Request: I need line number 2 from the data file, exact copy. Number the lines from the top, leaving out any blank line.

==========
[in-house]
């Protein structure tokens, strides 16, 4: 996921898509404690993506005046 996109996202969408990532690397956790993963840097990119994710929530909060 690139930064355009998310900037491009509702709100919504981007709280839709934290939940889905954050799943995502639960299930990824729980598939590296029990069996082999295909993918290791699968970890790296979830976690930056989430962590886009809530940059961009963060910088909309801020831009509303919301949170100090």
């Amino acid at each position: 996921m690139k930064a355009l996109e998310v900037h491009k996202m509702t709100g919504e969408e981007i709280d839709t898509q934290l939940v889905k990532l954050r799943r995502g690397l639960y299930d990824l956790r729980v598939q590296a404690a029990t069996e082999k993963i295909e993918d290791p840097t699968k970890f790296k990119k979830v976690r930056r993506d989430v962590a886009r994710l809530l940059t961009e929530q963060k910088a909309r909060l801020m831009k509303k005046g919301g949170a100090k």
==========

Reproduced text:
């Protein structure tokens, strides 16, 4: 996921898509404690993506005046 996109996202969408990532690397956790993963840097990119994710929530909060 690139930064355009998310900037491009509702709100919504981007709280839709934290939940889905954050799943995502639960299930990824729980598939590296029990069996082999295909993918290791699968970890790296979830976690930056989430962590886009809530940059961009963060910088909309801020831009509303919301949170100090």